Ernie Els wins The Open Championship

South Africa's Ernie Els has won the 141st Open Championship at Royal Lytham & St Annes by a single shot from Adam Scott of Australia.

Ernie Els wins the Open Championship

South Africa's Ernie Els has won the 141st Open Championship at Royal Lytham & St Annes on the Fylde Coast by a single shot from Adam Scott of Australia.

10 years on from his last Open triumph at Muirfield, Els produced a superb back nine of 32 to set an impressive clubhouse target of seven-under-par. On an afternoon when the majority of the later starters were losing ground, Els fired an excellent final round of 68.

Still, when the South African rolled home a birdie putt on the final hole, it looked as though he would come up just short with Adam Scott holding a one shot lead.

The Australian had been well in control through 14 holes, four shots ahead of the field on 10-under-par. But he failed to get up-and-down from a greenside bunker on the 15th, missed a three-foot par putt on the 16th then pulled his approach into thick rough and failed to save par on the 17th. That dropped Scott into a tie with Els on seven-under-par. He needed a par up the last to force a playoff.

The 32-year-old took a 3-wood from the tee but it was a poor choice as his drive found one of the treacherous fairway bunkers that protect the final hole. He could do nothing but pitch out and was left needing to get up and down from long distance to stay in the competition.

He fired a solid shot into the green but, when his par putt missed on the left side, his race was run and Ernie Els had secured a fourth Major title.

"I'm just numb at the moment," Els said after Scott had completed his round. "I really feel for him as he's a great friend of mine. But, it's the nature of the beast: you win, you lose and it was my time."

Scott was, understandably disappointed with the final result, but he showed great character to be gracious in defeat.

"I played so well all week and I wasn't even out of position coming in," he said. "But I got into some trouble and wasn't able to make the putts to get out of it. I know I've let a great chance slip through my fingers but, somehow I'll look back and take the positives from it."

The other contenders coming into the final round also conspired to throw their chances away.

Graeme McDowell was four behind at the start of the day's play but he never really looked like getting on level terms with his playing partner Scott.

His shot at the championship was effectively ended on the par-5 11th. After an excellent drive, he had a look at the green in two but he played a terrible second - a heeled pull straight into the trees. He did well to save a bogey, bu he couldn't fully recover from that point.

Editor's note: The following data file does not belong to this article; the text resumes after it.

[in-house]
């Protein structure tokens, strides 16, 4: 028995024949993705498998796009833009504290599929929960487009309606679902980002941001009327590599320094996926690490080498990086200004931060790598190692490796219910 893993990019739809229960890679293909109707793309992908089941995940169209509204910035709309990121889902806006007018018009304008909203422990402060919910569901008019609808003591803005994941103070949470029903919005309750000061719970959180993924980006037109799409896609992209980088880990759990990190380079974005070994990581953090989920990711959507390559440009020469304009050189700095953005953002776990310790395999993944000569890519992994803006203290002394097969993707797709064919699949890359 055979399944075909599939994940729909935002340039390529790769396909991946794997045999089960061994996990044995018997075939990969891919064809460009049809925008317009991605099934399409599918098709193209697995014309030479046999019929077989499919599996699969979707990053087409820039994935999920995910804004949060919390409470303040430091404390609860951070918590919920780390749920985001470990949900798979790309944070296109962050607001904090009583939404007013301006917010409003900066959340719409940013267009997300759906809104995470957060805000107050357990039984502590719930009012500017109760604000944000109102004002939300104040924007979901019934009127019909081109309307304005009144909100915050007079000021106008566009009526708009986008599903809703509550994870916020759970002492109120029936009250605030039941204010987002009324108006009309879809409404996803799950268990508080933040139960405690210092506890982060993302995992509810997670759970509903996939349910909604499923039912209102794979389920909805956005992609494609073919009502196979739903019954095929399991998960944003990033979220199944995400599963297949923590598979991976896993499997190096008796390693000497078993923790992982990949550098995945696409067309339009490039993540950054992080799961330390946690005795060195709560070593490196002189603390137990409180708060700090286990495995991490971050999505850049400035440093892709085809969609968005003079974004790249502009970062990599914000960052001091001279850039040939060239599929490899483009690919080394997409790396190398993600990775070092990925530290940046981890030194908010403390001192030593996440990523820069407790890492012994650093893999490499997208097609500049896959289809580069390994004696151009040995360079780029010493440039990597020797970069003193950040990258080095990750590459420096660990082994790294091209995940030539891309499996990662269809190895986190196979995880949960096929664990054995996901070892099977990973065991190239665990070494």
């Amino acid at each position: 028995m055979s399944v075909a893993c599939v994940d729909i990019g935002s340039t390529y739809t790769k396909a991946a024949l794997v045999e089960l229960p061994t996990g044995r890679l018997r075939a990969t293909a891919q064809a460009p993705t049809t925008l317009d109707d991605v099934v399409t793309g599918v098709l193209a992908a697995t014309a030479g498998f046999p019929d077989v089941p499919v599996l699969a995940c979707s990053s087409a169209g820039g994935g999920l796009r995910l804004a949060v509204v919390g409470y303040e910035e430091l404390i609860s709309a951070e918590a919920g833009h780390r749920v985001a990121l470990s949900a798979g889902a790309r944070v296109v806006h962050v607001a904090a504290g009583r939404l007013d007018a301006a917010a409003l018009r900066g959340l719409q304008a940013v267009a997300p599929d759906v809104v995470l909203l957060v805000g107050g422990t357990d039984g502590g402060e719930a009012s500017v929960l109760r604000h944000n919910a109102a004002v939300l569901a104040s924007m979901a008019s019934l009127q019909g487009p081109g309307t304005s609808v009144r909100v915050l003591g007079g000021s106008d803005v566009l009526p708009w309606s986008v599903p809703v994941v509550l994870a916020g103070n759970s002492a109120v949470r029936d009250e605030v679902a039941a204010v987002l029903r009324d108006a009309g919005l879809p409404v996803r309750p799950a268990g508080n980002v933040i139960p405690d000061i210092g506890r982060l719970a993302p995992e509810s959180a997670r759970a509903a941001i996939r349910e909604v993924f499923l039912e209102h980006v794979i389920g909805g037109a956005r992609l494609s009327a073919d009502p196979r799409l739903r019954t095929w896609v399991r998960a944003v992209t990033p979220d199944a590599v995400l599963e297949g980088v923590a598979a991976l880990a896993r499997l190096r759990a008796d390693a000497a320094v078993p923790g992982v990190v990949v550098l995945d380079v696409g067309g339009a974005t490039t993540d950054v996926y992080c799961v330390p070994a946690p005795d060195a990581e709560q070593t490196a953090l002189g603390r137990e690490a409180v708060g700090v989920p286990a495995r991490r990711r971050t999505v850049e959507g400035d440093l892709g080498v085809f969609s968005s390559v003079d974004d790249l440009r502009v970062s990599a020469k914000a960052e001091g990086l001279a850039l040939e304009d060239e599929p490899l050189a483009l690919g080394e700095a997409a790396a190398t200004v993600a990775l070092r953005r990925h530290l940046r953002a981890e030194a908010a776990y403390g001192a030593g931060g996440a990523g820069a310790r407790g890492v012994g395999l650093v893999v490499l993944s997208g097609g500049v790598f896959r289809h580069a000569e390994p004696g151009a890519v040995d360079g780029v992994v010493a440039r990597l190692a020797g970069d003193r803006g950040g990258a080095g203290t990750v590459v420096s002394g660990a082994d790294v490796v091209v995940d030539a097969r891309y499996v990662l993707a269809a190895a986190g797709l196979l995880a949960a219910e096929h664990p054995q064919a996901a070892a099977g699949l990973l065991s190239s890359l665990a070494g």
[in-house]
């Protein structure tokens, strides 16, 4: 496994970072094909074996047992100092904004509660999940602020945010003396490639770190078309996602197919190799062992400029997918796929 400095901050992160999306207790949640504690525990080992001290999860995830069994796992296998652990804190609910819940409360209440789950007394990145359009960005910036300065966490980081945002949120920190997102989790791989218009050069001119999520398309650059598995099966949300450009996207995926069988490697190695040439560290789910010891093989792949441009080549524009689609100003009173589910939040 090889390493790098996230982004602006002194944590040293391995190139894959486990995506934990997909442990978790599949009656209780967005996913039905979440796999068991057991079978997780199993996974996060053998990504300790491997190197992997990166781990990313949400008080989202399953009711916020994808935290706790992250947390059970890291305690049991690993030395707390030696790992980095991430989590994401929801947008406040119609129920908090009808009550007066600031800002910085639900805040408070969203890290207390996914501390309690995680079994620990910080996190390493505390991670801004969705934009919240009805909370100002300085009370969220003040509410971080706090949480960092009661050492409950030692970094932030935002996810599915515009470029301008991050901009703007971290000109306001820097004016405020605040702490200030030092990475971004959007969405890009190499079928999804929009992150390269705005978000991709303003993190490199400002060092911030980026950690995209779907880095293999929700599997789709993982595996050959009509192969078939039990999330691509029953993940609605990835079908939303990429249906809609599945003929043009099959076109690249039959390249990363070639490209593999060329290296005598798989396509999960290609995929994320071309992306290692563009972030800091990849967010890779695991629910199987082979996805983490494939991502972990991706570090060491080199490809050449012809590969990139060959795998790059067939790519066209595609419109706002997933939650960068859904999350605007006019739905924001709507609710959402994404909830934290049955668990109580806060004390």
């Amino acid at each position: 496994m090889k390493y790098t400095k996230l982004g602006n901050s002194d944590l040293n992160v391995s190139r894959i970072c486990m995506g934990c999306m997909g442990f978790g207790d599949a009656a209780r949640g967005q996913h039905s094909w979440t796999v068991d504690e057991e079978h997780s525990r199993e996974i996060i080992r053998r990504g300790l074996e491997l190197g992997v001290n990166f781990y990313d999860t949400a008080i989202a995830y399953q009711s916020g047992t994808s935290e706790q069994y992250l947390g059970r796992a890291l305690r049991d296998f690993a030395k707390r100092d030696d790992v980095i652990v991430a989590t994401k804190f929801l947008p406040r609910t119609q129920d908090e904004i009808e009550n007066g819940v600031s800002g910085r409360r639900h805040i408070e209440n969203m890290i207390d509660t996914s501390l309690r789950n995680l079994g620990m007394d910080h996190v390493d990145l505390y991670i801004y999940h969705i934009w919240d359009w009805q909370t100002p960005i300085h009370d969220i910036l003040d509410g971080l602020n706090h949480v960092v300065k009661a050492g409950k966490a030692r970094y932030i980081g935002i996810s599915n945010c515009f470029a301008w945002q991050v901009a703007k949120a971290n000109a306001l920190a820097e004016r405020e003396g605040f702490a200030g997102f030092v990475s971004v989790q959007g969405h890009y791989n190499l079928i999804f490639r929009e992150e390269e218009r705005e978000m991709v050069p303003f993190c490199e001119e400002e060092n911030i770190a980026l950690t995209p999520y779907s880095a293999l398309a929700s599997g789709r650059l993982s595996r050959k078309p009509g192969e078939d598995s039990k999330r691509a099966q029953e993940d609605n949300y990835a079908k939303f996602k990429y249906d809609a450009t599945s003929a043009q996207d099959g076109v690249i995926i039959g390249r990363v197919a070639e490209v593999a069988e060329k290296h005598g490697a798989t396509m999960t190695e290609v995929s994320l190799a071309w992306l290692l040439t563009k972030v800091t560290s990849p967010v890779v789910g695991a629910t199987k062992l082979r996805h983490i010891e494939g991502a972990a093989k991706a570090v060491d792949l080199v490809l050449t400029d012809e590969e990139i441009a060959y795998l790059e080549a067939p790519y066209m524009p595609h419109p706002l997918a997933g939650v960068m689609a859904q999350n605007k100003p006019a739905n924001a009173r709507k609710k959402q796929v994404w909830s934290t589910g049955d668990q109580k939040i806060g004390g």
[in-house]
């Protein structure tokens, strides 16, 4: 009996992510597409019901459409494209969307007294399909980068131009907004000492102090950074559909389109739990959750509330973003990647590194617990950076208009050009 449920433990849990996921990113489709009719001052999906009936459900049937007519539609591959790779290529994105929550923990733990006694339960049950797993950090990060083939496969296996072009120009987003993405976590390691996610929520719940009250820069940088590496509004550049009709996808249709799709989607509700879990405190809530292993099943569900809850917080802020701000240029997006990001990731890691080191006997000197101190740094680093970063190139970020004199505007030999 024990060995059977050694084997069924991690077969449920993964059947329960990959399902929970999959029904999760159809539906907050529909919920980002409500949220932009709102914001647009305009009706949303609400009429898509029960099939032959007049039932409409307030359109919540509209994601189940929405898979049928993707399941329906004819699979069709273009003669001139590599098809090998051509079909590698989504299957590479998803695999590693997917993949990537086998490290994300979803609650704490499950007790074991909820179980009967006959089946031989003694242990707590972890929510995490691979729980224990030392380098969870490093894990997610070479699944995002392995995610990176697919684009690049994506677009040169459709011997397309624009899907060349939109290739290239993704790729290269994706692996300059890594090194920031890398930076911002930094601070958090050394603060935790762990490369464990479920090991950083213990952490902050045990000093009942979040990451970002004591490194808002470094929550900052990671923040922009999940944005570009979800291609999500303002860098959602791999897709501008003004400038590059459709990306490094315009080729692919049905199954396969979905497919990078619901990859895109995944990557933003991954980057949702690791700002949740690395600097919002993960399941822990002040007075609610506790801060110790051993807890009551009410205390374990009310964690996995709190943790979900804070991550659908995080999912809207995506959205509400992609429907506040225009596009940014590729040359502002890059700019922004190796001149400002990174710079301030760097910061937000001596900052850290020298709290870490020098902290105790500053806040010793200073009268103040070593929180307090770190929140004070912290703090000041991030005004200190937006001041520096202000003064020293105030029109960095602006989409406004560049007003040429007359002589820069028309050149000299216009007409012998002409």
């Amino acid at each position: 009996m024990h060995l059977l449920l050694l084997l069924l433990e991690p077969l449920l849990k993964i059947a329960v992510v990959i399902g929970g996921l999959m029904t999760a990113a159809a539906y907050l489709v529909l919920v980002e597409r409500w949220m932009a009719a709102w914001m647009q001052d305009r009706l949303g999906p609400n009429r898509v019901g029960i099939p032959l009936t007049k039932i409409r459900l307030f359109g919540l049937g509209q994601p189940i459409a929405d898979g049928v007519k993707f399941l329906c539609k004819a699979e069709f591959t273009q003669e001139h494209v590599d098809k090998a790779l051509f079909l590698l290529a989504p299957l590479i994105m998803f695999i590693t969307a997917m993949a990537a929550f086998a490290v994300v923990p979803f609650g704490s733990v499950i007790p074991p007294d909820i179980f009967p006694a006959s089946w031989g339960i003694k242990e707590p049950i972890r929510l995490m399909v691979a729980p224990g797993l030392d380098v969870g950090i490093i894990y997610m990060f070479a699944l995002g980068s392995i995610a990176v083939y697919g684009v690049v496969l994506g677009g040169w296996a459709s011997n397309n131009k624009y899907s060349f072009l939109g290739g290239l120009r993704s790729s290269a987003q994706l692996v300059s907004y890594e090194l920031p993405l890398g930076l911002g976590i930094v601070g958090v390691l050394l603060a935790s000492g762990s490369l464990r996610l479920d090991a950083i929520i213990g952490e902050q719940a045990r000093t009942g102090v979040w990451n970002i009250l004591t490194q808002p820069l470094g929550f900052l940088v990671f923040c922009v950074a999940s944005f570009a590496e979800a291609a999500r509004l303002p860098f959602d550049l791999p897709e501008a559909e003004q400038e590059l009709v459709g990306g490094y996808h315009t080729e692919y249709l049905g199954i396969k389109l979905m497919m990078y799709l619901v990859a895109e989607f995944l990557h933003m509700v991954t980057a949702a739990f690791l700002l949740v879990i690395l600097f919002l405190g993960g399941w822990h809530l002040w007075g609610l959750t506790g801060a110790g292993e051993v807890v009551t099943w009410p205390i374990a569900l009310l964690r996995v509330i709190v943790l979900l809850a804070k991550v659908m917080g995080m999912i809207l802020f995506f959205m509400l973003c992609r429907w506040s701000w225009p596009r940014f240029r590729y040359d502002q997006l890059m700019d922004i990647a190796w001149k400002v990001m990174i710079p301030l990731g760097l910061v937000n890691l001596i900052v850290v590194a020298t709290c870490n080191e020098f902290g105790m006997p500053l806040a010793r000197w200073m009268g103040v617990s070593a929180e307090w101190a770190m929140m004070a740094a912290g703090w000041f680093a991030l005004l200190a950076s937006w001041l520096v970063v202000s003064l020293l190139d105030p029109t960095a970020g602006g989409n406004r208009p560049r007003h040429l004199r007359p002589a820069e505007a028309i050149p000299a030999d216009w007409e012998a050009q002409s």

"Yeah that was a bad shot," he said. "A card-wrecker. But, I hit a lot of good shots today. I had to hit level par to have a chance of winning this. Ernie did well to shoot 32 coming home and win, but he's kind of been handed this as well."

Tiger Woods came to grief on the 6th hole. His approach was a yard away from being perfect but it just caught the bunker and ended under the lip. He was unable to get out first time and then narrowly escaped with his fourth shot. Three putts compounded the error and he walked off with a triple-bogey seven. He eventually finished four back in a tie for third with second round leader Brandt Snedeker.

141st Open Championship Royal Lytham & St Annes Golf Club, Lancashire 19-22 Jul, purse £5,000,000, par 70

1   Ernie Els (RSA)      67   70   68   68   273   £900,000 2   Adam Scott (Aus)      64   67   68   75   274   £520,000 T3   Tiger Woods (USA)   67   67   70   73   277   £297,500 T3   Brandt Snedeker (USA)   66   64   73   74   277   £297,500 T5   Luke Donald (Eng)   70   68   71   69   278   £195,000 T5   Graeme McDowell (NIR)67   69   67   75   278   £195,000 T7   Nicolas Colsaerts (Bel)   65   77   72   65   279   £142,500 T7   Thomas Aiken (RSA)   68   68   71   72   279   £142,500

Note: Player score in bold signifies Titleist ball usage

Fergus Bisset
Contributing Editor

Fergus is a golf obsessive and 1-handicapper. Growing up in the North East of Scotland, golf runs through his veins and his passion for the sport was bolstered during his time at St Andrews university studying history. He went on to earn a post graduate diploma from the London School of Journalism. Fergus has worked for Golf Monthly since 2004 and has written two books on the game; "Great Golf Debates" together with Jezz Ellwood of Golf Monthly and "The Ultimate Golf Book" together with Neil Tappin (also of Golf Monthly)... Fergus once shanked a ball from just over Granny Clark's Wynd on the 18th of the Old Course that struck the St Andrews Golf Club and rebounded into the Valley of Sin, from where he saved par. Who says there's no golfing god?